Job Market Or Marriage Market Summary

Improved Essays
The article “Job Market or Marriage Market?” was published by the History of Education Society on May 2007. The article can be found in the History of Education Quarterly’s 47th volume in the second issue. Joan Marie Johnson, author of Job Market or Marriage Market?, got her bachelor’s degree from Duke University and Ph.D. in the University of California Los Angeles. She is currently the Associate Provost’s Program Coordinator in the Northwestern University . Prior to this, she was the instructor of various History courses, including Women in American History, Problems In history: Gender, Race, and Sexuality in American History, in the Northeastern University of Illinois . These courses give insight to what are Johnson’s expertise is. Her specialization …show more content…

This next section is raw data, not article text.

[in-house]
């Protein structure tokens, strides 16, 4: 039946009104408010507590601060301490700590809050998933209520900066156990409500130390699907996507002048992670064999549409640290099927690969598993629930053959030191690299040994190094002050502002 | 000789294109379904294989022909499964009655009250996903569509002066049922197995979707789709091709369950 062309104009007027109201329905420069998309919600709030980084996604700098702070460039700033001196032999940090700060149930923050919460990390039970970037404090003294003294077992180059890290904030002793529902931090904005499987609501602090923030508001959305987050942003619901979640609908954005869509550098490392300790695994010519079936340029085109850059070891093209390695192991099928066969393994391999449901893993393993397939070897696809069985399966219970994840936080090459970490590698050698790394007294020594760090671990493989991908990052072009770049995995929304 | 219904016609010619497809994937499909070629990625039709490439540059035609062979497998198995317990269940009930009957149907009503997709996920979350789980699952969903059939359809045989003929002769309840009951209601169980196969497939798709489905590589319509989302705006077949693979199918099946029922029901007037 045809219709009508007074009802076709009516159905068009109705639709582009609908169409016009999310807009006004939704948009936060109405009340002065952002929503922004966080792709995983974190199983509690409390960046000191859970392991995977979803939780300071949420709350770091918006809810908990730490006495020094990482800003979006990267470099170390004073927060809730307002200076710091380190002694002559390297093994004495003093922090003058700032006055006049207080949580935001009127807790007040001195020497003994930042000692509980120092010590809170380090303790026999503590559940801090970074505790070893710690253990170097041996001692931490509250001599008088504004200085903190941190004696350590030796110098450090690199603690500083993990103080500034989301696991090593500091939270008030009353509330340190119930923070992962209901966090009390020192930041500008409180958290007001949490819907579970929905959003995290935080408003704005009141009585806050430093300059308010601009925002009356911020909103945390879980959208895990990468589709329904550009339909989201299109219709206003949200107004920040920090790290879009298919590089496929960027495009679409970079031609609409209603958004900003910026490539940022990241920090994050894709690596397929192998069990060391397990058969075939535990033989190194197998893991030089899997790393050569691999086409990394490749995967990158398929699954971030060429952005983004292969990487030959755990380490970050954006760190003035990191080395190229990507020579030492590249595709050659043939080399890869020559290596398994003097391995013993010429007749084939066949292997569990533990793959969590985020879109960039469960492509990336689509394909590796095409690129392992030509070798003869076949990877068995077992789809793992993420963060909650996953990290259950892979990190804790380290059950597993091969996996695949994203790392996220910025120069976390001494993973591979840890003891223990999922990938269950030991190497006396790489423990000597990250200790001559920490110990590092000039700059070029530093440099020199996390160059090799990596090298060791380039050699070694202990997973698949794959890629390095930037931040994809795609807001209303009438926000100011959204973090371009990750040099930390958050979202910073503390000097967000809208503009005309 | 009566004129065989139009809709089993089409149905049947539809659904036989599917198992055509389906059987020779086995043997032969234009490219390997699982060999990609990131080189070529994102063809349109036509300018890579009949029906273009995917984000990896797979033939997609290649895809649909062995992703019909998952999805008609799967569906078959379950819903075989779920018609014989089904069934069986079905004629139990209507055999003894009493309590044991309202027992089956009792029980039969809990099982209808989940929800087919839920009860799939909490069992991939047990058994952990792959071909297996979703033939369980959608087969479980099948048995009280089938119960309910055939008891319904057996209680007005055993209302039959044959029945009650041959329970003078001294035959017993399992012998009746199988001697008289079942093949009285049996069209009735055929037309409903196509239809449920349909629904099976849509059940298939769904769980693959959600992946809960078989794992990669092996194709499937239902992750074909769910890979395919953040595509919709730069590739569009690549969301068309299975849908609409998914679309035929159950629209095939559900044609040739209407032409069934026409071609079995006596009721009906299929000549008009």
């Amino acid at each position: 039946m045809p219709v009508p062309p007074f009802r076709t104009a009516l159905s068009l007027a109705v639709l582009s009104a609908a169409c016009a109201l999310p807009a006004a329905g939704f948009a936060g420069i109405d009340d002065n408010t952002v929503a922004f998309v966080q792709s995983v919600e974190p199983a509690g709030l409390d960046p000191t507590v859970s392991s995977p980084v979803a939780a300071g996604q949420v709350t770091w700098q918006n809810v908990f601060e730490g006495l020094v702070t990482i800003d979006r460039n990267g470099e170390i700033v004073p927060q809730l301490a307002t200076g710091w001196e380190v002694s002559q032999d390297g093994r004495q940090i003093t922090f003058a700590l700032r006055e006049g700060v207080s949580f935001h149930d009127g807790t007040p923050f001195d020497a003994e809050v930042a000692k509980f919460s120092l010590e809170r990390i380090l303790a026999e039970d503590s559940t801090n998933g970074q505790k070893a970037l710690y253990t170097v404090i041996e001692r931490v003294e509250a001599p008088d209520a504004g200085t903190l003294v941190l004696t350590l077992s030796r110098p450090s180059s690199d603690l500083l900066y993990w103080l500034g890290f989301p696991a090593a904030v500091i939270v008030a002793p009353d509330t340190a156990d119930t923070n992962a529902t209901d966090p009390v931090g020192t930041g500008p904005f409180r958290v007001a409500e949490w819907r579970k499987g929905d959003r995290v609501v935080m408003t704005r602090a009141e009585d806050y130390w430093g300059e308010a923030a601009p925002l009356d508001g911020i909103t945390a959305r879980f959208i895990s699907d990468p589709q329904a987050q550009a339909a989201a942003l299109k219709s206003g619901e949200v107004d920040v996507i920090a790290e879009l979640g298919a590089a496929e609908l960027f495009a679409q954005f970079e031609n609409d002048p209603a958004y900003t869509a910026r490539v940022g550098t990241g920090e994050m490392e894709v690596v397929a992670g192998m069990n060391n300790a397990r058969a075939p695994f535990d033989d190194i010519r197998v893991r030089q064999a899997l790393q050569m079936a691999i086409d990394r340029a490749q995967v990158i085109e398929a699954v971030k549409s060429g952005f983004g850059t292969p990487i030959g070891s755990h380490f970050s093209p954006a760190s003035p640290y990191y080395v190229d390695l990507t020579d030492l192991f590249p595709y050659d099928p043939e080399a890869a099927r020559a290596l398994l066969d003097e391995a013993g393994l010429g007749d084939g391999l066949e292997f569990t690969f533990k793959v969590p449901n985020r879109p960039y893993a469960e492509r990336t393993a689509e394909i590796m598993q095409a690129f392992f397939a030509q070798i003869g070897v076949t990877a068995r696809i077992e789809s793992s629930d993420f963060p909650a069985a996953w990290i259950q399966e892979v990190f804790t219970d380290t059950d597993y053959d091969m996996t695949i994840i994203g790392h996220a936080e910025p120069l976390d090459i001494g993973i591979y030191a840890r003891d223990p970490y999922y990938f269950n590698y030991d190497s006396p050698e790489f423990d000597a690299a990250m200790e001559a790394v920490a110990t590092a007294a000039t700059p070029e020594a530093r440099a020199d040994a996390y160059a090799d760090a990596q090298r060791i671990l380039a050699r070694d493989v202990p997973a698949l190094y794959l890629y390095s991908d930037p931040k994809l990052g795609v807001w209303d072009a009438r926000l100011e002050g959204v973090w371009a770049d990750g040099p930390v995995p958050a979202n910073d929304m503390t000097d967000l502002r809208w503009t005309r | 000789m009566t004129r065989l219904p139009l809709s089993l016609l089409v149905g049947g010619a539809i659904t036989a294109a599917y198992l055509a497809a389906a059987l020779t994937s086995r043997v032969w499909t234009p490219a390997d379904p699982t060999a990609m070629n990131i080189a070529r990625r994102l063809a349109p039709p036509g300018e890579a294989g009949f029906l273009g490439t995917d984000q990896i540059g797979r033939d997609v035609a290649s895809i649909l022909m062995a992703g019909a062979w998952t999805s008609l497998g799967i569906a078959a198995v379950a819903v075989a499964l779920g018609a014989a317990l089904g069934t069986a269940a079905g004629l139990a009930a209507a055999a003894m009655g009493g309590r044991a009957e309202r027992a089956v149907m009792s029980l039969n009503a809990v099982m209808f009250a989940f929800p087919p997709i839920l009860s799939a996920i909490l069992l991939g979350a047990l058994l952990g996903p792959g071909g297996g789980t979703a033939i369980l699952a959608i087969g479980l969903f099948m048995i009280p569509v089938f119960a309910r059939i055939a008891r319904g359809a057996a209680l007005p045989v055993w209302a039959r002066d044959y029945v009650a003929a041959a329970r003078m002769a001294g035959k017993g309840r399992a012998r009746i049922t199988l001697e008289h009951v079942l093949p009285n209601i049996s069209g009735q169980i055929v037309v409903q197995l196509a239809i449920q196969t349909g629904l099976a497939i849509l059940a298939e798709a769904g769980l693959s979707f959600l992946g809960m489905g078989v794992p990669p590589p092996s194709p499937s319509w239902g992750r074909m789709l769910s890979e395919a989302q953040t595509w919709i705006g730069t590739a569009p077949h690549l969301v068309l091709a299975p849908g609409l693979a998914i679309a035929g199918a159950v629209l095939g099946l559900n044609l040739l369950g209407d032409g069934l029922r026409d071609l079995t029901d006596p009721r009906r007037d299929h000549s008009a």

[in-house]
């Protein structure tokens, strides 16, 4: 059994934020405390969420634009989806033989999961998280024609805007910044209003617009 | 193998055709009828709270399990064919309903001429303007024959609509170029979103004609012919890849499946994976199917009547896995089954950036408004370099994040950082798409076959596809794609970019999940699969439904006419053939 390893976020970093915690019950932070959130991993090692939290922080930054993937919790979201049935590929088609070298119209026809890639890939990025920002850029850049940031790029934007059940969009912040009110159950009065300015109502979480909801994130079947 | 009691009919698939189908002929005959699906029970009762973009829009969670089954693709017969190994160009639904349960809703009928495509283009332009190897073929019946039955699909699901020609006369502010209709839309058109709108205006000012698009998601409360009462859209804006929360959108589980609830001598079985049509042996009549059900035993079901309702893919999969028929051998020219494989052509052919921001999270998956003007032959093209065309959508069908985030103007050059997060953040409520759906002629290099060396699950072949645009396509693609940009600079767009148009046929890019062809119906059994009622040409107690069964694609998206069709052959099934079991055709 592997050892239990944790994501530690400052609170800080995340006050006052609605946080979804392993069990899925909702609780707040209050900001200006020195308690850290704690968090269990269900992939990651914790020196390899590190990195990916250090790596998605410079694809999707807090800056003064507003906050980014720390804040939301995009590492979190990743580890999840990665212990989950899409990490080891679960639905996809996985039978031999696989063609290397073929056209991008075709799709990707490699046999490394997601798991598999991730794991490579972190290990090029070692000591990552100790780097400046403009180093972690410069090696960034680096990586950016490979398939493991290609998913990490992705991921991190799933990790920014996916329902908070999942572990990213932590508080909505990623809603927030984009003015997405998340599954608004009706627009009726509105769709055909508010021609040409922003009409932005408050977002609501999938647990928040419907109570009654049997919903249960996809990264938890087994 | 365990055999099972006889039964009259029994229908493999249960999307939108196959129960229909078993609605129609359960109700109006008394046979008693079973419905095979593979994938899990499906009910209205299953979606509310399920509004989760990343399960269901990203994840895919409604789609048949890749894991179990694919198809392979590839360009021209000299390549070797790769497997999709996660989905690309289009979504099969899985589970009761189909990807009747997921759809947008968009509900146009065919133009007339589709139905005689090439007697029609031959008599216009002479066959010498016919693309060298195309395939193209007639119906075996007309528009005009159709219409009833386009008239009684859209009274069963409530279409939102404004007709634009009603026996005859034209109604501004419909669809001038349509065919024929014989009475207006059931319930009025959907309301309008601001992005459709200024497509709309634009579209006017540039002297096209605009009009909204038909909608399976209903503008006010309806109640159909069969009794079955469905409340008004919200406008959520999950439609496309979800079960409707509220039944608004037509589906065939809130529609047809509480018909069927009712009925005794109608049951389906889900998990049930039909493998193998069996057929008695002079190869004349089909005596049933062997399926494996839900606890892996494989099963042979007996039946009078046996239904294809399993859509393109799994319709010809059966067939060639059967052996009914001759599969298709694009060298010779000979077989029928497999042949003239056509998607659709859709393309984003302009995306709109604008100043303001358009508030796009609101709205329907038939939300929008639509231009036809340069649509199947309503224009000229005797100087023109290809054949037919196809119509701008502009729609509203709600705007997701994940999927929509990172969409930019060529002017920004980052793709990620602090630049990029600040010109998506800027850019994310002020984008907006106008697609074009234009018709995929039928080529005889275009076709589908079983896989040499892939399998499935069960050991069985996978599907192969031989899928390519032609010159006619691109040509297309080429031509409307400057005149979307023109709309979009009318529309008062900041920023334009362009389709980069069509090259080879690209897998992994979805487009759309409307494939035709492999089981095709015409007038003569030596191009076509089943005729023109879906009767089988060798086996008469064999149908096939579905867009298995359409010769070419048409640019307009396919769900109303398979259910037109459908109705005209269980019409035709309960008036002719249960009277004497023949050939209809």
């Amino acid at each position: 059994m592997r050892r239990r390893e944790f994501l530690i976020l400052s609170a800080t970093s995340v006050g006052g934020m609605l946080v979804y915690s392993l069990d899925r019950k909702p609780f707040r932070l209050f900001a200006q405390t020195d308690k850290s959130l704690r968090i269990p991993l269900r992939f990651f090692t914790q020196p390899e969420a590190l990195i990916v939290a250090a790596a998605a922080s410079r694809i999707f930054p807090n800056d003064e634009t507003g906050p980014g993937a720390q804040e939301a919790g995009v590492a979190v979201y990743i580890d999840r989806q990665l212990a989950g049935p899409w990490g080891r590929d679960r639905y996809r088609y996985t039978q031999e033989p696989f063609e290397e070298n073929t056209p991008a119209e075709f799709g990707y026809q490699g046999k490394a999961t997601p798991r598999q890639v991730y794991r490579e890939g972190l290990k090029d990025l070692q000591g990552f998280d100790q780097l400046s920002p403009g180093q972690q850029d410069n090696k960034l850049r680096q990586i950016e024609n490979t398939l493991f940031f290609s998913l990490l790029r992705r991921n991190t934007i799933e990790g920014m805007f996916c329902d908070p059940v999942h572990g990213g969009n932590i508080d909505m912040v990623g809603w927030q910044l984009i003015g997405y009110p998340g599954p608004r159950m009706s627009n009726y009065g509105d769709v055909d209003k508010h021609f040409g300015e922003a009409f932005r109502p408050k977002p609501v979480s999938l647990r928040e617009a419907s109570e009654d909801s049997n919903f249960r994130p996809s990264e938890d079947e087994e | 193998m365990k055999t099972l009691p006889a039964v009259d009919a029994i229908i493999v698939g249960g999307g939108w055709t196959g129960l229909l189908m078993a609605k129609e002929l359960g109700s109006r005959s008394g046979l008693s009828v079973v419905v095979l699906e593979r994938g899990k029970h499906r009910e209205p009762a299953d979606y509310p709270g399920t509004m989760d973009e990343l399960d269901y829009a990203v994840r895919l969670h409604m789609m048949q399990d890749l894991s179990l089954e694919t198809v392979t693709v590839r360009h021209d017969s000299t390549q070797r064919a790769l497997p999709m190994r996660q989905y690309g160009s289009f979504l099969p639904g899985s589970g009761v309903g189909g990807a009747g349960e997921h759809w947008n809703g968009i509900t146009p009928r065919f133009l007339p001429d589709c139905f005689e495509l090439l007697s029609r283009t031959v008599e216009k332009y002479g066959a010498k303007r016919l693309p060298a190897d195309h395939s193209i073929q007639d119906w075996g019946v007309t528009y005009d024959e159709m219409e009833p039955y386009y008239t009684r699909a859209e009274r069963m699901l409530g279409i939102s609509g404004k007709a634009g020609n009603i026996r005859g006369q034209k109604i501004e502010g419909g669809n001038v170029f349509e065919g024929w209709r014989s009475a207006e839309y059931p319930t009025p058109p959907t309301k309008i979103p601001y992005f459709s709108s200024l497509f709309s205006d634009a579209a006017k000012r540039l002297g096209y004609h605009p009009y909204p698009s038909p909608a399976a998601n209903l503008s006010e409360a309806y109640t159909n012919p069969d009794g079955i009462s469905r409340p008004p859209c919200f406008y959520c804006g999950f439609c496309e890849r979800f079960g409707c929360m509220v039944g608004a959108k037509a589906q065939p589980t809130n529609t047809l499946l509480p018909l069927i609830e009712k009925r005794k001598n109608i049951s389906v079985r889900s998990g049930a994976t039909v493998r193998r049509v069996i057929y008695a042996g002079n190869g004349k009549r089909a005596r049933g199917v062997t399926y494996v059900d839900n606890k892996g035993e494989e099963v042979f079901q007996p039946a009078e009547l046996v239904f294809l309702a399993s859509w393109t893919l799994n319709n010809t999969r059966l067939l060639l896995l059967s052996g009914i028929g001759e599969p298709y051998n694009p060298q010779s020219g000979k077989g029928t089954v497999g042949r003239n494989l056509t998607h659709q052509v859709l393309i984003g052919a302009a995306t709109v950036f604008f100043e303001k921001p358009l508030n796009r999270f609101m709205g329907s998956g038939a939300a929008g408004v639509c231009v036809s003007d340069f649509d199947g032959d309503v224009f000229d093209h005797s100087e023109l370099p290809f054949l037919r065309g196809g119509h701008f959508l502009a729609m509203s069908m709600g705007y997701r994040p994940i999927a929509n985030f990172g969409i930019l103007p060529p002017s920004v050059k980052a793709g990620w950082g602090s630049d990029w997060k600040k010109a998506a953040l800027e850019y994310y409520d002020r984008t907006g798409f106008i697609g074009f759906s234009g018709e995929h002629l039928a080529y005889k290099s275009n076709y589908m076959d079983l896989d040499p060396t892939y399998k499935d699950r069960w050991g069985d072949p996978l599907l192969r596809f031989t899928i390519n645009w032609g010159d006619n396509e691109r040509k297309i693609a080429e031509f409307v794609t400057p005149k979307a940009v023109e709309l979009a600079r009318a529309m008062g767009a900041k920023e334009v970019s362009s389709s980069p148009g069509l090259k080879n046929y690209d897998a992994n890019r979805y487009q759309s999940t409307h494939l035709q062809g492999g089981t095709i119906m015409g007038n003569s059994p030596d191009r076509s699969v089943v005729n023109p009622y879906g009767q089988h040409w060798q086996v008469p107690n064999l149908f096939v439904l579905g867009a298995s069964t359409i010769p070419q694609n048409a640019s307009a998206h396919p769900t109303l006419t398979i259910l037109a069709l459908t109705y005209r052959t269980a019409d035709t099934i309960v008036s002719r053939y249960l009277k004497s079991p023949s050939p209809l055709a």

The article argues that exposure to a rigorous academic curriculum and extracurricular activities allowed women to gain the essential abilities to organize and advocate social reforms such as women’s suffrage. She was also able to demonstrate that these were influenced women through analyzes of letters to and from Southern women in Northern colleges. Through evaluation of the letters Johnson found that Southern women who attended Northern colleges married later in life due to the independence they gained through the exposure to influential professors, extracurricular activities and academic training. Attending college led many Southern women desiring the participation in social form and volunteer work in order to use their academic training and allowed them to feeling of accomplishment without …show more content…